But what we need now, is time and understanding, even if you cant find it, its not about the football rite now. 

My Point with all this is, I don’t know, you don't know, we don’t know, we just don’t know. Mental Health appears so infantly intellectually complex and unappealing, its easier for us all to say, that's bullshit. 

When its not. And, I’m just not sure we all as a whole, are ready to swallow that pill yet.

Rugby League, is a tough game, played by tough guys, but for some, its just, its much much tougher after the referee blows the whistle, ending the game and you go boast to your friends about what you just saw Ben Barba do with a football.

Simon Dodson is the Online Content Manager for Radio News Talk 4BC.



 


Greg Cary talks with Michael Carr Greg about Mental Health.

Blog comments Your Say

  • Psychologist, Psychiatrist, Mental Nurse etc. etc.In the case of the 'Registered Mental Nurse' GCSE's are preferred but not abstluoely necessary, as you can be trained up to attempt an entrance exam prior to the 3 year course(Thats how long it takes). I have known many to do this, esp when doing a career switch later in life.Its a demanding but rewarding career & can give you job security in these changing times ! - After all, there will always be mad people out there ! As I'm sure you will agree. Was this answer helpful?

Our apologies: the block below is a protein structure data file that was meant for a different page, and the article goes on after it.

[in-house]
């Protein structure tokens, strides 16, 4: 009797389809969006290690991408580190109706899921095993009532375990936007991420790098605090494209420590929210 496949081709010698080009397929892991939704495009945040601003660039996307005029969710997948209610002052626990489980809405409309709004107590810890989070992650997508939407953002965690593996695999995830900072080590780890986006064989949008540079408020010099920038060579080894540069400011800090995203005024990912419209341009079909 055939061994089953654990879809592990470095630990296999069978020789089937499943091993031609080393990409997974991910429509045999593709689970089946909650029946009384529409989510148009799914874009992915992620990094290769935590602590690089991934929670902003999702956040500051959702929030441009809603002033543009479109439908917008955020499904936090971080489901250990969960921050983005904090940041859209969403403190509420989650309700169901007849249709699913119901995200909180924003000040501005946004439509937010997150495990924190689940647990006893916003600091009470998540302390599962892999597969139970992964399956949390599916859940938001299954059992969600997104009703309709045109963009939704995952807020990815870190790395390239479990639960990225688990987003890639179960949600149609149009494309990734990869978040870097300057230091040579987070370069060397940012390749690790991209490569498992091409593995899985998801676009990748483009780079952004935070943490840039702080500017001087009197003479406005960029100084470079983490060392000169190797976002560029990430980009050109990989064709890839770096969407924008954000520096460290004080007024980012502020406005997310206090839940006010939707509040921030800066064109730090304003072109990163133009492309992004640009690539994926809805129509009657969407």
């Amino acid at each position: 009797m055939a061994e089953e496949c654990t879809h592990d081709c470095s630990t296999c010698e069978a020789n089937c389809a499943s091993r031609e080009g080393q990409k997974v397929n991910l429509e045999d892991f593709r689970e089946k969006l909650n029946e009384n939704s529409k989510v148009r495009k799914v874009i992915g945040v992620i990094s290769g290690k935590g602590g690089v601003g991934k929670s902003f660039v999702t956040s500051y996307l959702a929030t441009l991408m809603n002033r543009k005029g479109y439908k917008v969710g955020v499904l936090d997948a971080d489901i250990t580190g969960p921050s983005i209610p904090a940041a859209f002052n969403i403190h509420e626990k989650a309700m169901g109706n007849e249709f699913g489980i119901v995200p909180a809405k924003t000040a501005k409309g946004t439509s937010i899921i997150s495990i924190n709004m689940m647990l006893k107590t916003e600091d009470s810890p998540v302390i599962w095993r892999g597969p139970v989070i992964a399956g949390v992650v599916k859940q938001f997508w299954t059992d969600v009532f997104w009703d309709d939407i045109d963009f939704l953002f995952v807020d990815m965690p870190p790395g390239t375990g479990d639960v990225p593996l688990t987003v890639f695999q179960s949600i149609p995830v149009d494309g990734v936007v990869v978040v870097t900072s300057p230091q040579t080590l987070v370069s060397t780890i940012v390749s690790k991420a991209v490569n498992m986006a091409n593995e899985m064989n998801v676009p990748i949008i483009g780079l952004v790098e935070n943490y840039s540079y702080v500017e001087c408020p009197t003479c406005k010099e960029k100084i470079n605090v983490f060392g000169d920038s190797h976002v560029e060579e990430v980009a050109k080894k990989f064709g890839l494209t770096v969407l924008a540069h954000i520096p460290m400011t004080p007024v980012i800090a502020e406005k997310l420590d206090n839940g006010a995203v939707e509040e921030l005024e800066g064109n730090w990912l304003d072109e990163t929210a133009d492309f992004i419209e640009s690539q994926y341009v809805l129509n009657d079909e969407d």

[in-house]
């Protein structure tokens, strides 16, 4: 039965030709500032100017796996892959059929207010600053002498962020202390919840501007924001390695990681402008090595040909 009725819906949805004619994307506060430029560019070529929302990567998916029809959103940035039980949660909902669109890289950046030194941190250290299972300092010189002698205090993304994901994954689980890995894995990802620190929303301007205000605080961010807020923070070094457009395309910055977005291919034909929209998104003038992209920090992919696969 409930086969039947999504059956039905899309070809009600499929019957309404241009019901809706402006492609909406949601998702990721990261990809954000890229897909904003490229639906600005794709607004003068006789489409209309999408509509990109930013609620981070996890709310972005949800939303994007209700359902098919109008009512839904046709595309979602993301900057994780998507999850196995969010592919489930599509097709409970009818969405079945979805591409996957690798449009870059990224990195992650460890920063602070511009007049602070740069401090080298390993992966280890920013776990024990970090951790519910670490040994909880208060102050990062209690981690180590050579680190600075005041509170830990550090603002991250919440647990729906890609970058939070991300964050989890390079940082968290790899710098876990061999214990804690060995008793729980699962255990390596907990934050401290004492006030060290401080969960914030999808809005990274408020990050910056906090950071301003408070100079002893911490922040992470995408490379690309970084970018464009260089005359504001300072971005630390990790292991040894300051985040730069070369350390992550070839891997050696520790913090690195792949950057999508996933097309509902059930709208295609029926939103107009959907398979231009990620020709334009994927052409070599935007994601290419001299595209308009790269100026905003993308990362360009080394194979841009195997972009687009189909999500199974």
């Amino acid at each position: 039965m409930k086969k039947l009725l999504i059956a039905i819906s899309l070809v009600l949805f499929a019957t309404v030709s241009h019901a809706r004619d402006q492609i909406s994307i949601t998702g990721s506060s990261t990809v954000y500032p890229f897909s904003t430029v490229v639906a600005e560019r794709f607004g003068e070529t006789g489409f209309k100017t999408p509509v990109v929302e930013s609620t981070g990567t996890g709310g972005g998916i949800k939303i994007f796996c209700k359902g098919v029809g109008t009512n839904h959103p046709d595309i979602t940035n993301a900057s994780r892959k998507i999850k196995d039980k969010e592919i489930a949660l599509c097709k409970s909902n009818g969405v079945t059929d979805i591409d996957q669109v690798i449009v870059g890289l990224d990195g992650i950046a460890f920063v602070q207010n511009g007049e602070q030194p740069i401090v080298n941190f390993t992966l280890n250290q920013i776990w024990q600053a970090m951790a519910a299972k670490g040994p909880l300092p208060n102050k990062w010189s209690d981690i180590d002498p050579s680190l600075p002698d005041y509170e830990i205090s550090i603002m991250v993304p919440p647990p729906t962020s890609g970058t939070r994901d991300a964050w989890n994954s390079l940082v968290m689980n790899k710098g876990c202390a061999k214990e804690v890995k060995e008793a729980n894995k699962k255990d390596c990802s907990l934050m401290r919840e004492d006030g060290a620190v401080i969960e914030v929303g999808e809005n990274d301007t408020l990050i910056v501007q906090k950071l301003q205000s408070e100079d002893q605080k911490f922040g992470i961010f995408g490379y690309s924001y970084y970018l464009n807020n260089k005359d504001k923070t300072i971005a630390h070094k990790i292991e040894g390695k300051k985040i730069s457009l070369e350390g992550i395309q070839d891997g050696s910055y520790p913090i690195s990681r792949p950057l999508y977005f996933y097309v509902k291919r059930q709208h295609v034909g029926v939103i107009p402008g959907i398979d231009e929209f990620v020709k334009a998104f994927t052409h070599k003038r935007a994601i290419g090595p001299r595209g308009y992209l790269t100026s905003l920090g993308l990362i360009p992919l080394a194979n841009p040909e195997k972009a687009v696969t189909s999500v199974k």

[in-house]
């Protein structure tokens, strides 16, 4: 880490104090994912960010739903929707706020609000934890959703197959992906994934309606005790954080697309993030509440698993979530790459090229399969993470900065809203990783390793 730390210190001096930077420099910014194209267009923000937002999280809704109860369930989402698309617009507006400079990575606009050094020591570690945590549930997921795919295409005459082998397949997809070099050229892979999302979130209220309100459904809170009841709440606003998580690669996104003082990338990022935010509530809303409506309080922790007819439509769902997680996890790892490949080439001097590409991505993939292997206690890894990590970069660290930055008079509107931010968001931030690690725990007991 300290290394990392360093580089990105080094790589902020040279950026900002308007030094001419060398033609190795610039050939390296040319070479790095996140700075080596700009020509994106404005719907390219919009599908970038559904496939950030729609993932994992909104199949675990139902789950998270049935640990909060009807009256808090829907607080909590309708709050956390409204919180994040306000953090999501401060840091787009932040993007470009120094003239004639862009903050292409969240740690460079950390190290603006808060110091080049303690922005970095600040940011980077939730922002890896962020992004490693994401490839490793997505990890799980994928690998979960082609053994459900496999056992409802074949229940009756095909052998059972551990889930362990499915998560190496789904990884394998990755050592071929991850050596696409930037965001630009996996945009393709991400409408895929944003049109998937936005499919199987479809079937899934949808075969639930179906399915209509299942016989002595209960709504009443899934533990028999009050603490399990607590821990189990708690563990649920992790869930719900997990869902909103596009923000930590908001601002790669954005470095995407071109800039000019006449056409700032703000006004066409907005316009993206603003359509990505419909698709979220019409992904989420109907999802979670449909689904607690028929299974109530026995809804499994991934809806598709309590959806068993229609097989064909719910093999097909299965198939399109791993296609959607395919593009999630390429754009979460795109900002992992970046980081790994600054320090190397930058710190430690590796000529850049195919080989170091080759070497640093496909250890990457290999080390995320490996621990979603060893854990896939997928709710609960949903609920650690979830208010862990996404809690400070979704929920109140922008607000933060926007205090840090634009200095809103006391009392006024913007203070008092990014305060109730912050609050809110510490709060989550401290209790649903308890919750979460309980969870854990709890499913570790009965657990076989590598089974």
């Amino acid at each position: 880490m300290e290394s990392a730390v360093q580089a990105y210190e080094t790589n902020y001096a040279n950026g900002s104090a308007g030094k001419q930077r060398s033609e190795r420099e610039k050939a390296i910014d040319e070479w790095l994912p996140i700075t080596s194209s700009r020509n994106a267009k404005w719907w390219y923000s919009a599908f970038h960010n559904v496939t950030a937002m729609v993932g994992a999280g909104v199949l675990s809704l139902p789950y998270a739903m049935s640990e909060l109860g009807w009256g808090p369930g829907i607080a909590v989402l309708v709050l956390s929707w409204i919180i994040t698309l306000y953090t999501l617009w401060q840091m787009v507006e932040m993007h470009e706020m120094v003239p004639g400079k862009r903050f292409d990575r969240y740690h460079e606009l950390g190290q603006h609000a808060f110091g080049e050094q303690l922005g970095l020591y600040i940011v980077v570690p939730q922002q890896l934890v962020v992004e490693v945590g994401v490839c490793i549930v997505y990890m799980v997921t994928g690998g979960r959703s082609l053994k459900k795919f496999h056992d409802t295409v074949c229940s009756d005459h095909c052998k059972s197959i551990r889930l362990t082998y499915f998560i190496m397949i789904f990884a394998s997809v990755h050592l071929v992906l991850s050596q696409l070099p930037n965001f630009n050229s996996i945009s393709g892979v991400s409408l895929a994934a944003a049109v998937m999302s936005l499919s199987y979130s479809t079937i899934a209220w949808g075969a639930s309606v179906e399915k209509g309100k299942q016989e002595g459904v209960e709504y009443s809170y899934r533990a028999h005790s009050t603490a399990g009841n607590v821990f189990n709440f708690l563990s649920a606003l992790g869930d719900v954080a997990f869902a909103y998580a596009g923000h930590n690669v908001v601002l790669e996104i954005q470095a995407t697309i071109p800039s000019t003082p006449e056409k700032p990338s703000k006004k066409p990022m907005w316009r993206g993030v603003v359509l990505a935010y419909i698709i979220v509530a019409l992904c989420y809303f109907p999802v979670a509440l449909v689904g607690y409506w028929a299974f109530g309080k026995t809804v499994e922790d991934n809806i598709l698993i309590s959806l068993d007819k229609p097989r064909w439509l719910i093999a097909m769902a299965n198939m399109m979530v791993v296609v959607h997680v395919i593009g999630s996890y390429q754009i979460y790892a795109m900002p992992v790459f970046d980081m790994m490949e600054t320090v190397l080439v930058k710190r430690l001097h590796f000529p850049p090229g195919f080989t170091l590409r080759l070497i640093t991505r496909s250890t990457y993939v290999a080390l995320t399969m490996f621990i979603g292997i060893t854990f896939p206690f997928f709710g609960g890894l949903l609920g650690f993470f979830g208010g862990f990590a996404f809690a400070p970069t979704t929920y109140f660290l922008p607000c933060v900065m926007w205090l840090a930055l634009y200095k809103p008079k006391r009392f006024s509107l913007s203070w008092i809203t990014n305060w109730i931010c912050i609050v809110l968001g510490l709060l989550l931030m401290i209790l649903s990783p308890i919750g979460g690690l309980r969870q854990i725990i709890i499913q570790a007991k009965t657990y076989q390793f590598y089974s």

Referson Thursday 11 April, 2013 - 12:21 AM
  • @goofyfoot you make a valid point, but it's based upon an assumption, we can only fairly judge from what weve been told.

    Hence the dangerous, disastrous bit.

    simon Thursday 7 March, 2013 - 10:26 PM
  • Mental health is the wrong description.It's his emotions that are the focus.Why put the wrong description on what he is going through.Everyone goes through it... and to chase down and isolate the wrong assesment,is the work of a stickybeak with, maybe good inention,for giving him space..butget it right and dont label an adult with what he hasn't got..Please!I would be concentrating on
    the foul attitude of the gen x expert..greenberg with his absolute idiot wording of "il"l.That conjures up sick in my book.What Barba is ..is hurt,lost and lonely..nothing else.These amateur administrators need to go back to street school and get away from their generationally "superior" culture of downgrading anyone or every act as morally reprehensible or wrong.What I know, is that life will teach greenberg with a job sacking in the next 2 years,mainly because he is too detached..and I am not the only one who considers his press release distasteful.

    goofy foot in ceo mouth Saturday 2 March, 2013 - 10:21 AM
  • @rich that is an excellent question.

    Simon Friday 1 March, 2013 - 2:12 PM
  • Just pondering the thought of what the reaction would be if a Politician or other Prominent Australian had been caught up in the same circumstance, whether the people of Australia would be as compassionate.
    Or is it because so many of our high profile sports stars have been caught up in controversy lately that we have become complacent with off field behaviour.
    Don't get me wrong, Ben Barba is a superb athlete who has been caught up in a series of unfortunate circumstances, I just can't help noticing our double standards.
    We seem to almost have become tolerant of drugs, violence and alchol abuse in our sports heros.
    Take time and come back even stronger Benny

    Rich Thursday 28 February, 2013 - 12:16 PM
  • This is the best article, I have read this year.

    More please.

    Lorotica Thursday 28 February, 2013 - 7:56 AM